When Kristy Ponce left Panama, nearly a decade ago, she left behind her family and her law practice. Today she manages legal service operations at Canal Alliance and is a recent U.S. citizen. Kristy shares her naturalization journey and her message to new citizens – vote!
Could you share a little bit about you and when you came to the United States?
I came to the United States from Panama in 2013. My husband was offered a job, and even though it was a tough decision, we knew we couldn’t pass up the opportunity. We ended up settling in San Rafael. Overall, it was a very safe and straightforward trip for us as my husband obtained a work visa, and my legal permanent residence was fast-tracked as a result.
What was it like when you first arrived to the United States?
At first, I felt alone. My husband was traveling a lot because of work. I had no job and no friends. Even though my husband’s family was in San Rafael, I did not have my immediate family here with me.
In Panama, I was a lawyer with my own practice. I had a whole life that I left behind. I loved what I used to do. Since I was a little kid, I always wanted to become a lawyer. I always loved to debate, and from an early age my family and my parent’s friends would call me ‘la abogada.’
How did you first get involved with Canal Alliance?
I was looking to volunteer to get involved with the Latino community, which I belong to. Through San Rafael’s Public Defender, who was a friend of my sister-in-law, I heard about Canal Alliance. I started volunteering with the Immigration Legal Services (ILS) department in 2015. The year after, I started working full time as a paralegal, then later became Managing Paralegal, and now serve as Operations Manager for the ILS Department.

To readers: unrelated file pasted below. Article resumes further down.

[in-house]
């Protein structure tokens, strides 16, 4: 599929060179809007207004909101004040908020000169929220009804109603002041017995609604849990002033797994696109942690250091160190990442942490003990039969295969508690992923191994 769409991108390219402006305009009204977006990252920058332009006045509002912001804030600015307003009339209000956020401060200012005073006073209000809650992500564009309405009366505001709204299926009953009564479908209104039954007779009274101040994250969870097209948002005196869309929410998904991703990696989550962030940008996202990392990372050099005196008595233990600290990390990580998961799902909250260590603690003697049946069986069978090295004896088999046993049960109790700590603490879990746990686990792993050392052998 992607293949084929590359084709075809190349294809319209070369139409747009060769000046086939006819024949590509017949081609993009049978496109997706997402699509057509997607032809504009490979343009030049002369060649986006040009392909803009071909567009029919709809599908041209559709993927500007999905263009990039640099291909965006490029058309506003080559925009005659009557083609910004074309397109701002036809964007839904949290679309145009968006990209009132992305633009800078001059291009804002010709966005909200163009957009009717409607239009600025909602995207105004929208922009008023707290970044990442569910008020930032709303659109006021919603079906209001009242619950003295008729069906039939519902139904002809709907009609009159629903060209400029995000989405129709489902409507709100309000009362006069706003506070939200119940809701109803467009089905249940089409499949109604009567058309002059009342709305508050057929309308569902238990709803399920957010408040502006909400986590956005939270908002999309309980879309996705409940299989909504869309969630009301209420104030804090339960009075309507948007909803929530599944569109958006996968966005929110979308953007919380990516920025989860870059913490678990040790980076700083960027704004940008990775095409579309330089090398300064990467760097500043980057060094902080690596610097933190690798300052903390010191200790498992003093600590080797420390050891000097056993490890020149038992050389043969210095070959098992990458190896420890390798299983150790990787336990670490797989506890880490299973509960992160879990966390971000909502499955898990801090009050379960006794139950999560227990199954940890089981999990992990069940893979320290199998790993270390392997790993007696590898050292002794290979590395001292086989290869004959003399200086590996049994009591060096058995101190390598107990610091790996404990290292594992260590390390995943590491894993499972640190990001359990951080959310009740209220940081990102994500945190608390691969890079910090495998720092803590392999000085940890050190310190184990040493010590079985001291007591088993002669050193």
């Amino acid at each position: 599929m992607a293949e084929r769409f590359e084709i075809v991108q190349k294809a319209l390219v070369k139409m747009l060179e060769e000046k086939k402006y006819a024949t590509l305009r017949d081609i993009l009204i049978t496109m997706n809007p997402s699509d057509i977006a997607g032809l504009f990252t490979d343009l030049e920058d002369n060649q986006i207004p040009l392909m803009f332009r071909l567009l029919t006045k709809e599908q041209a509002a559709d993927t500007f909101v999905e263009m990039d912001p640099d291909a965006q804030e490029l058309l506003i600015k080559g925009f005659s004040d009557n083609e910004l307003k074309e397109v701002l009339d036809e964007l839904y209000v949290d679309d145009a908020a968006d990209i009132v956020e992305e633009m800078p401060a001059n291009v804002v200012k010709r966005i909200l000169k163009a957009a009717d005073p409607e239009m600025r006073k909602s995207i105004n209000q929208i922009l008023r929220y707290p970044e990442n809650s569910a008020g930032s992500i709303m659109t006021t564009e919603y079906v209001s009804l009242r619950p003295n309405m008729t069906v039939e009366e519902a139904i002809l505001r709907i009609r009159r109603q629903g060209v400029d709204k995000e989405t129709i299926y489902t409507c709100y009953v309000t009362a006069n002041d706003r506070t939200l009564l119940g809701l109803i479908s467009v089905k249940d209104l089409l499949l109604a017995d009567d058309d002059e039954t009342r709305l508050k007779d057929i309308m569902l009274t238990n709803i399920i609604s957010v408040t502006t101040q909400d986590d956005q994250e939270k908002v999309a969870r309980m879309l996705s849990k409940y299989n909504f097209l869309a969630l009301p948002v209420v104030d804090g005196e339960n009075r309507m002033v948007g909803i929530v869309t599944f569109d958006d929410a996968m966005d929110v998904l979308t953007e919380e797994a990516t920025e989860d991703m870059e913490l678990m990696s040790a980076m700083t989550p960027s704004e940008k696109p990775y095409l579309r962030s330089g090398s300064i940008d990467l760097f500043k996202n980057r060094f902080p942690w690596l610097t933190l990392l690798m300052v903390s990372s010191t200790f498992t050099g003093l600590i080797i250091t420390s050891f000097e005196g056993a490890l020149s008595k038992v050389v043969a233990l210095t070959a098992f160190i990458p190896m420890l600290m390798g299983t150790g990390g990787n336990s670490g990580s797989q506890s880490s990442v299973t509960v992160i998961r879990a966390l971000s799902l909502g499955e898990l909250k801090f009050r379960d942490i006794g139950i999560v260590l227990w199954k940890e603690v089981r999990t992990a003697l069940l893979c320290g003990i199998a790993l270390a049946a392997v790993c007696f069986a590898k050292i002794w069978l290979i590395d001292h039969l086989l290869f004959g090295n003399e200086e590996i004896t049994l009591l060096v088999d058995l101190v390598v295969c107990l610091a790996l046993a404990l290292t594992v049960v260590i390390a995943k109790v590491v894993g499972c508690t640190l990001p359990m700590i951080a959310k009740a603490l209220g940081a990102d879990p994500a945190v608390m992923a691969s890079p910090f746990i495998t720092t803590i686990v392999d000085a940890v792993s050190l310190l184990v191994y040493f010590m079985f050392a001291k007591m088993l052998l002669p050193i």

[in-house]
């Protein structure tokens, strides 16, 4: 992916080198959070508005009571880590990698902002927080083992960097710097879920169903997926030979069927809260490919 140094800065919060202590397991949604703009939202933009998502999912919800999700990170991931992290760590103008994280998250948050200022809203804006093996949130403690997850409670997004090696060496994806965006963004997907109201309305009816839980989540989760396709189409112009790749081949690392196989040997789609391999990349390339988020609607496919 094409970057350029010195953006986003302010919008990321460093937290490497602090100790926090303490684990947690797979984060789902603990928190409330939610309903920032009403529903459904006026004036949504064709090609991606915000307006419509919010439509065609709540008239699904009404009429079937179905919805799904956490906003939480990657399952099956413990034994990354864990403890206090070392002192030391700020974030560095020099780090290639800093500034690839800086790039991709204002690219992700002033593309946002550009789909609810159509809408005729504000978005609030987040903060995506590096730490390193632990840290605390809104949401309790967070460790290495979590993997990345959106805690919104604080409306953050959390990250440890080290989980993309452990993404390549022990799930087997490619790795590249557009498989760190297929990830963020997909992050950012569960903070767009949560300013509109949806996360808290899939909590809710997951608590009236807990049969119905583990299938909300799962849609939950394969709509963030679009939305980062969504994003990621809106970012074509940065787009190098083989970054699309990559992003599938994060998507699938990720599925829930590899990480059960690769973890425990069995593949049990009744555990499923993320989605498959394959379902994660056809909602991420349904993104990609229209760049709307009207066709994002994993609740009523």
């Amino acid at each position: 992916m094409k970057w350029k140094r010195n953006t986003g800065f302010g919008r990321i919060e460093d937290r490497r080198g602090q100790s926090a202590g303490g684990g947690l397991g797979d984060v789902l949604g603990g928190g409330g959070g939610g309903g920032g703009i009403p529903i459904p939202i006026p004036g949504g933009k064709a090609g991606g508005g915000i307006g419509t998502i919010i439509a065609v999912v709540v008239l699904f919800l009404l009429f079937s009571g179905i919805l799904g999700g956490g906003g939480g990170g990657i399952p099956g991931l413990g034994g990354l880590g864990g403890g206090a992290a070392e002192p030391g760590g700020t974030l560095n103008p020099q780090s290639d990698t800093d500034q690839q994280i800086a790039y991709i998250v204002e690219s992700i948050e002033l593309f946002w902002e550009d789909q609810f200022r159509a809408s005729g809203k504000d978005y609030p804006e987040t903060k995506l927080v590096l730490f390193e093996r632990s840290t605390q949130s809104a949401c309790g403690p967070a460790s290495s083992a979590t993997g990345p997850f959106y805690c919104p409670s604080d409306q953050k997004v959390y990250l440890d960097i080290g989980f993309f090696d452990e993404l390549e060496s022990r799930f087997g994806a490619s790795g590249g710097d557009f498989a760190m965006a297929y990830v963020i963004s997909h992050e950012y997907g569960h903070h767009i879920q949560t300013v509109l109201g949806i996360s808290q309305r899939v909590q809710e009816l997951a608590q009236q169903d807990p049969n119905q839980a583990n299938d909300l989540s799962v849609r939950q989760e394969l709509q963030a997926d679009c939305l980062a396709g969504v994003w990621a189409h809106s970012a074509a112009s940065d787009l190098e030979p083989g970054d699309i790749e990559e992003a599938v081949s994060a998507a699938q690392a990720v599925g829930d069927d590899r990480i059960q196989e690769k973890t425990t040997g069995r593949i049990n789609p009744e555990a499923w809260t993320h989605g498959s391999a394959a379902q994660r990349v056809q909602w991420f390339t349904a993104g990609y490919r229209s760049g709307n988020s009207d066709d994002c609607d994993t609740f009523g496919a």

When I started working at Canal Alliance, everything changed: I had a job, I had friends and I had a new family. It changed my life at the time, and I love what I do again.
What made you decide to pursue naturalization?
Being a U.S. citizen comes with a lot of responsibility. My husband and I thought about it a lot. We love to travel and may not retire here, but we also want the possibility to come back to the U.S. We were residents for five years, met all the requirements and it was just time to make that jump!
How was the process?
My citizenship application was straightforward, and we had support from Grace, the Immigration Paralegal at Canal Alliance. She is brilliant. However, I’m hard of hearing so I was really worried about the interview. I studied really hard. Thankfully, the interviewee was super clear, nice and friendly.
At the ceremony, I was so happy and proud. I do not know how else to describe it, other than ‘emocionante’ (thrilling and emotional). And the best part, my husband and I were able to have our oath ceremony together. It was a long wait because of COVID, but a great result.
How has your life changed since becoming a citizen?
I now have peace of mind. I always followed the law, but as a foreigner, even with a green card, I was still deportable. It was always in the back of my mind. And now that feeling has gone away. I also was able to vote, which was one of the principal achievements I received through becoming a citizen.
Do you have any advice for individuals who are eligible to become a U.S. citizen?
Once you become a citizen, register to vote. That was the first thing I did after I got my citizenship certificate. I really wanted to vote in the California recall and I did! I was proud and excited to exercise my rights. I think whoever can become a citizen should do it and vote because that is the only way that your voice will be heard and things will change.